Distributed via the CDC Health Alert Network
April 5, 2013, 10:00 a.m. ET
As of April 4, 2013, Chinese public health officials have reported 14 cases of human infection with a novel avian influenza A (H7N9) virus from four different provinces in China. All patients were hospitalized with severe respiratory illness, and six persons have died. These are the first human infections identified with an avian influenza A (H7N9) virus infection. Six cases are from Shanghai, one is from Anhui Province, four are from Jiangsu Province, and three are from Zhejiang Province. Thirteen cases are in adults aged 27 through 87 years, and one case is in a child aged 4 years; all cases had illness onset from February 19 through March 31, 2013. No person-to-person transmission or epidemiologic link between any of the cases has been identified. We are aware of reports of possible sources of infection but these have not been confirmed. We are investigating and will provide that information when it is available.
Preliminary functional data of the isolated viruses from the first 3 cases suggest that they are likely susceptible to neuraminidase inhibitors. Investigations by Chinese public health officials are ongoing.
These cases are a reminder that novel A influenza viruses can infect and cause severe respiratory illness in humans. Novel influenza A viruses are influenza viruses that are different from currently circulating human influenza A virus subtypes and include influenza viruses from predominantly avian and swine origin. In recent years, human infections with highly pathogenic avian influenza A (H5N1) virus in several Asian countries and Egypt, highly pathogenic avian influenza A (H7N3) virus in Mexico, and variant influenza A (H3N2)v viruses in the United States have been reported (www.cdc.gov/mmwr/preview/mmwrhtml/mm6136a4.htm, www.who.int/influenza/human_animal_interface/EN_GIP_20130312CumulativeNumberH5N1cases.pdf, emergency.cdc.gov/HAN/han00325.asp). The clinical presentation of human infection with avian influenza A viruses varies considerably--from mild illness, including conjunctivitis, fever, and cough, to severe illness, including fulminant pneumonia leading to death in cases of H5N1 and in these recent cases of H7N9 virus infections. To date there has been no evidence of person-to-person transmission of influenza A (H7N9) viruses.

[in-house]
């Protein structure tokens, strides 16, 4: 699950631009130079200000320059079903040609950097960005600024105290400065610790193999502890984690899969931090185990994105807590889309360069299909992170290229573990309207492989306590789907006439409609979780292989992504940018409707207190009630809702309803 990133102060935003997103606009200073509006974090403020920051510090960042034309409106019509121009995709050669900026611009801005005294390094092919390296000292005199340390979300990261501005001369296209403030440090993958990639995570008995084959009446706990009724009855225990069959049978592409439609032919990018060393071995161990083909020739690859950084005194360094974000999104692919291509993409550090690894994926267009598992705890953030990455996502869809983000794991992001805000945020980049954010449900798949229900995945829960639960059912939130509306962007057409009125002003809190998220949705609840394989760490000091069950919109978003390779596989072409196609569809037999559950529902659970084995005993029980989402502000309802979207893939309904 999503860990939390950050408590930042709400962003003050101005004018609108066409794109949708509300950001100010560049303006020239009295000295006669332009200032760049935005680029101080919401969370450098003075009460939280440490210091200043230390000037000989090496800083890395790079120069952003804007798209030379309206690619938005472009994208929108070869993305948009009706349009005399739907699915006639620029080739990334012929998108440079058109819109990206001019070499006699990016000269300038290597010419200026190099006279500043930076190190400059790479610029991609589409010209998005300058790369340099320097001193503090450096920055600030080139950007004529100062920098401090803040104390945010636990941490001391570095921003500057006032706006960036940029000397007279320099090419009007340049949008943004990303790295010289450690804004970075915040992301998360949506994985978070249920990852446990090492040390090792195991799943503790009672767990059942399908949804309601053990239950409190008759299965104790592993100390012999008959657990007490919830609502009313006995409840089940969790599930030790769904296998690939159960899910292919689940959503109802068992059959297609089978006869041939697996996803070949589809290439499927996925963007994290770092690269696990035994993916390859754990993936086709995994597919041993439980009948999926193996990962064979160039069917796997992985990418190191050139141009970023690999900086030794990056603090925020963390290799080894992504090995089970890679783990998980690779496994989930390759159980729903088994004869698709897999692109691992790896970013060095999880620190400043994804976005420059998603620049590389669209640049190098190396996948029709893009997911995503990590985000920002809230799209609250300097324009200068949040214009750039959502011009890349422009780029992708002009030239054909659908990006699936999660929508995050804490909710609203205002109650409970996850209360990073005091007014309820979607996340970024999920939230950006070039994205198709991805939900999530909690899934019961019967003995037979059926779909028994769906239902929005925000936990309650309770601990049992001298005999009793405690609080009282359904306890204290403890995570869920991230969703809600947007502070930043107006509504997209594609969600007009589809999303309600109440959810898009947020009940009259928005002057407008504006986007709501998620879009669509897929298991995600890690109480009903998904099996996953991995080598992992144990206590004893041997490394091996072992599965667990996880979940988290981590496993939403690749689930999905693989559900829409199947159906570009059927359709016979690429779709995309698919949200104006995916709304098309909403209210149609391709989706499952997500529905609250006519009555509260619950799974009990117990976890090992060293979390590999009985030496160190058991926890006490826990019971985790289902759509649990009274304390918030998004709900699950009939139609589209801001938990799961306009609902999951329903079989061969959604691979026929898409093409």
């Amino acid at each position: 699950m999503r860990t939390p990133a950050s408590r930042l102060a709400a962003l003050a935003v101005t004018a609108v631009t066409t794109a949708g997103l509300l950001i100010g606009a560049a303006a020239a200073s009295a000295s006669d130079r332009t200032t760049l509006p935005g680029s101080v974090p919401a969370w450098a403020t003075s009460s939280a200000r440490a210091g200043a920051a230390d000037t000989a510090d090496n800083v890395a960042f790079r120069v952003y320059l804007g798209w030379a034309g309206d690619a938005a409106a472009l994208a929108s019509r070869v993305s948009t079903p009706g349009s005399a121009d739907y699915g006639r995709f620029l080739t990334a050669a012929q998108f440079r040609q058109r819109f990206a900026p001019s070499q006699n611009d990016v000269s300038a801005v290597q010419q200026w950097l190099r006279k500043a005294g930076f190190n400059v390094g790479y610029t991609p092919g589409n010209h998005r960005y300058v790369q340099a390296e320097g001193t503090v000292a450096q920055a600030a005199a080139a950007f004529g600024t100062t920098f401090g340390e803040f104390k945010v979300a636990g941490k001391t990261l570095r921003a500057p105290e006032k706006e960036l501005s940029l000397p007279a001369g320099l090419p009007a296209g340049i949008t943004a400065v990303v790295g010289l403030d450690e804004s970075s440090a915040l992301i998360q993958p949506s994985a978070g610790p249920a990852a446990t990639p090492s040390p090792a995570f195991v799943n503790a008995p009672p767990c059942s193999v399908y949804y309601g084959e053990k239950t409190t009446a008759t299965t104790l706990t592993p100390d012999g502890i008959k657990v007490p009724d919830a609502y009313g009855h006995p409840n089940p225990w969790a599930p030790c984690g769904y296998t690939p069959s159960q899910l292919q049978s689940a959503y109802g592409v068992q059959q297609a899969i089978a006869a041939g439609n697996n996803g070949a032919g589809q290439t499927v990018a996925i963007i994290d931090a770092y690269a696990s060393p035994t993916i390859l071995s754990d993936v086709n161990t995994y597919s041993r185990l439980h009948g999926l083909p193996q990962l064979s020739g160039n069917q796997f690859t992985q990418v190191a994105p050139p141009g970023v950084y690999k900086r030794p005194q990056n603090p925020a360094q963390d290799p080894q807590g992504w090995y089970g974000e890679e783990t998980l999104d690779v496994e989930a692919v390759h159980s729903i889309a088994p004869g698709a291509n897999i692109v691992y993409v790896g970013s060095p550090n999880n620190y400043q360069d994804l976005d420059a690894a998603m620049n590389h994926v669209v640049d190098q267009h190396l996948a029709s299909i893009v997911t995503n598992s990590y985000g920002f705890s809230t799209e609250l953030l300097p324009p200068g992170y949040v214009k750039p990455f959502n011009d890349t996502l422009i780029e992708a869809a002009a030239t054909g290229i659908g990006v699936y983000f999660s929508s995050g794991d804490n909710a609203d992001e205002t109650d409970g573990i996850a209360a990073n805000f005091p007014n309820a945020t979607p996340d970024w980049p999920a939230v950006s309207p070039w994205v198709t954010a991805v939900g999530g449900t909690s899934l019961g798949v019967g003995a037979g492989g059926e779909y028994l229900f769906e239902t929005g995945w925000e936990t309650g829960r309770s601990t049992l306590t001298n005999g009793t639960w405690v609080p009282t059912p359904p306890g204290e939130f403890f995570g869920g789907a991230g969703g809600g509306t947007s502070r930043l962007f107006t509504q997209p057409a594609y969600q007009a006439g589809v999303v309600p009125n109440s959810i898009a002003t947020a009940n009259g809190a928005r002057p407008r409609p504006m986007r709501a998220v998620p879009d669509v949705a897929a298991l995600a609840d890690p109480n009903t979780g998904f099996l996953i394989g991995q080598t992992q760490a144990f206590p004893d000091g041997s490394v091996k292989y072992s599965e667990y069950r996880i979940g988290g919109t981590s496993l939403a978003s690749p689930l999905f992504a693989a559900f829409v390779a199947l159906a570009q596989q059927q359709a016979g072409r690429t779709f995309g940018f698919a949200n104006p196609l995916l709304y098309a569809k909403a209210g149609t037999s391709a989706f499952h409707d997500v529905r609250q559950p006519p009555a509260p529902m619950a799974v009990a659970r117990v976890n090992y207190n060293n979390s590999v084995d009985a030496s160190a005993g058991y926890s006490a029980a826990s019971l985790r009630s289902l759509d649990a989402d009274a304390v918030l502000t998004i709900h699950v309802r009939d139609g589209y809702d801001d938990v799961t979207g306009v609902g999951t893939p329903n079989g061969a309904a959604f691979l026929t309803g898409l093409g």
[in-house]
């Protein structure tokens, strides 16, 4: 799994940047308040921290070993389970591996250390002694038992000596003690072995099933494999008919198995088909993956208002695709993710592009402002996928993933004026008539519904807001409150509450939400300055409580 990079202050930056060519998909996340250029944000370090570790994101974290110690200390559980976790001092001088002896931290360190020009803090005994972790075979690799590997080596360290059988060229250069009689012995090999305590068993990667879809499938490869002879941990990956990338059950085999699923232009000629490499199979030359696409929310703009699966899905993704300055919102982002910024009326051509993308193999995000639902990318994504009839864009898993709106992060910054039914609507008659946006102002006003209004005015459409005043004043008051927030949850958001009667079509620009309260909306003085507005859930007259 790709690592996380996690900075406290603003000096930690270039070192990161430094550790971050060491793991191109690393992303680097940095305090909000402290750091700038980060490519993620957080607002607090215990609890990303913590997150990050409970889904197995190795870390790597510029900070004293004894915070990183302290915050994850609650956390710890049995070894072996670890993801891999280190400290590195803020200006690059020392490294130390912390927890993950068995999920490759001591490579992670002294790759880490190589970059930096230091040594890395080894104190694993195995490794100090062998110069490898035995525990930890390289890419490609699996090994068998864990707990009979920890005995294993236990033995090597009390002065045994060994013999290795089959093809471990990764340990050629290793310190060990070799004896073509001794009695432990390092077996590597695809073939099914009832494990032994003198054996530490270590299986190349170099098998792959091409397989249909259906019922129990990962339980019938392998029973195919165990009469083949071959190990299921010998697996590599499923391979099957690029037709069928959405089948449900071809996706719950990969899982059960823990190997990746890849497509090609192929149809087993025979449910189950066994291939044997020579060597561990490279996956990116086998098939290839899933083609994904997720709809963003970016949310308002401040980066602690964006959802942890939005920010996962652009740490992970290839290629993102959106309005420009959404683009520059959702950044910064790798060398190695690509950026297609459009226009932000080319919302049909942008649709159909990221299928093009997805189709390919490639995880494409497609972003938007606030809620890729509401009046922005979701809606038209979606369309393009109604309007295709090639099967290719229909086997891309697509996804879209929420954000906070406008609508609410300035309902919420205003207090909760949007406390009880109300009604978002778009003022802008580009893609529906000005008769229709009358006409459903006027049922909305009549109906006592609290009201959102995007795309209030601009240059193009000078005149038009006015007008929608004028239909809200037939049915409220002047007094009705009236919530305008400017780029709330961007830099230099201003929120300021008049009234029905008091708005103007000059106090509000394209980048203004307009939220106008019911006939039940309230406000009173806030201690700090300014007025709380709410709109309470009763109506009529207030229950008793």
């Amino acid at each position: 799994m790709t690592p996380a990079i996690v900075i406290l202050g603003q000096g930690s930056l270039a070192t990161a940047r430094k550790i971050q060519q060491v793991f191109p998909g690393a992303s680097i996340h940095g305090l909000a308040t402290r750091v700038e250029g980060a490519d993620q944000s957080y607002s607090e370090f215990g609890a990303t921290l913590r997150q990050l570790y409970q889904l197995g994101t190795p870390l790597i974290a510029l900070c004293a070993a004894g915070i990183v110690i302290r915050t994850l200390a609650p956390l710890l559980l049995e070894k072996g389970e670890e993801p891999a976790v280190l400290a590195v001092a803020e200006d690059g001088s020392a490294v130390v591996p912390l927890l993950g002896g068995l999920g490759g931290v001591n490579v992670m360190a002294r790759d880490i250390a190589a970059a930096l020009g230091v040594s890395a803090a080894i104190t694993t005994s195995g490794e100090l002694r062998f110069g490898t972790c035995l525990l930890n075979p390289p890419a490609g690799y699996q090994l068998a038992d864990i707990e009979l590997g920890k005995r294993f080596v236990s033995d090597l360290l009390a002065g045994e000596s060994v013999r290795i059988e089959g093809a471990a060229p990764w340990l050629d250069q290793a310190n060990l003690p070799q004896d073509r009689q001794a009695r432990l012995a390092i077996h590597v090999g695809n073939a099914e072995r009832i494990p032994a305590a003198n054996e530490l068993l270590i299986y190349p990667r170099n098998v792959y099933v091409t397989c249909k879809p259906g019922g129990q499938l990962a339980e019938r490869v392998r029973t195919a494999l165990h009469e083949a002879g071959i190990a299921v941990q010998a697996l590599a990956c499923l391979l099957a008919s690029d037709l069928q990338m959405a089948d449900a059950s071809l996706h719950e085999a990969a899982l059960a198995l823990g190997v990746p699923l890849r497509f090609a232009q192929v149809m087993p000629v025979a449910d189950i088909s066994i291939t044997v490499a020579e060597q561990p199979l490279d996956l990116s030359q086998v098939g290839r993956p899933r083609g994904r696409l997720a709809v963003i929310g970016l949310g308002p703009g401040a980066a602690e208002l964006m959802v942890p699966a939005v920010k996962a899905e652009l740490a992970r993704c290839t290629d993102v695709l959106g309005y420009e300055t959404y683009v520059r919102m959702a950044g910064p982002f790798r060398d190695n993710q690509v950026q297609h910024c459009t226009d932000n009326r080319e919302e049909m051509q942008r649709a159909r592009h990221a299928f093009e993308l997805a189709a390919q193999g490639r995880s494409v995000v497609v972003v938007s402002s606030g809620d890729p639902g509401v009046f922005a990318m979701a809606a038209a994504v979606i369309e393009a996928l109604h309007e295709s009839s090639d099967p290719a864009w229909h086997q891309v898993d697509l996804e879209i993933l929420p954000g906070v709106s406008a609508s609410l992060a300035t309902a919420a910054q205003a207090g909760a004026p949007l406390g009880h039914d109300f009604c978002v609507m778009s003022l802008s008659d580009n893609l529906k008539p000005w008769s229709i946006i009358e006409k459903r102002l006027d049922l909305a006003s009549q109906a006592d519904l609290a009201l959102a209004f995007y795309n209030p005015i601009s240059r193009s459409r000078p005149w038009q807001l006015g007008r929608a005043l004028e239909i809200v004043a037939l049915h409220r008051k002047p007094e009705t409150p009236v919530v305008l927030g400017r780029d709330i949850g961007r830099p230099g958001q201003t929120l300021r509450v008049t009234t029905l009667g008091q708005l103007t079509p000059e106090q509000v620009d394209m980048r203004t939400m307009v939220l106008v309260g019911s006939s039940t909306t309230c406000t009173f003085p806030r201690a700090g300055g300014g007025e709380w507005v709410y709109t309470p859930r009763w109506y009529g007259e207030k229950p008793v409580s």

At this time, no cases of human infection with avian influenza A (H7N9) viruses have been detected in the United States. Rapid detection and characterization of novel influenza viruses remain a critical component of national efforts to prevent further cases, evaluate clinical illness associated with them, and assess any ability for these viruses to spread among humans. As a result, clinicians are reminded to consider influenza as a possible diagnosis when evaluating patients with acute respiratory illnesses, including pneumonia, even outside of the typical influenza season.
Clinicians should consider the possibility of novel influenza A (H7N9) virus infection in persons with respiratory illness and an appropriate travel or exposure history. Although the majority of novel influenza A (H7N9) cases have resulted in severe respiratory illness in adults, infection with this virus may cause mild illness in some and may cause illness in children as well. When performing influenza diagnostic testing in patients with respiratory illness for whom an etiology has not been confirmed, clinicians may identify human cases of avian influenza A virus infection or new cases of variant influenza in the United States. Patients with novel influenza A (H7N9) virus infections should have a positive test result for influenza A virus via reverse-transcription polymerase chain reaction (RT-PCR) testing but be unsubtypeable.
Suspected infections with novel influenza A (H7N9) viruses in the United States should be reported to CDC within 24 hours of initial detection, and state health departments should notify CDC promptly of all patients under investigation for possible novel influenza A virus infection.
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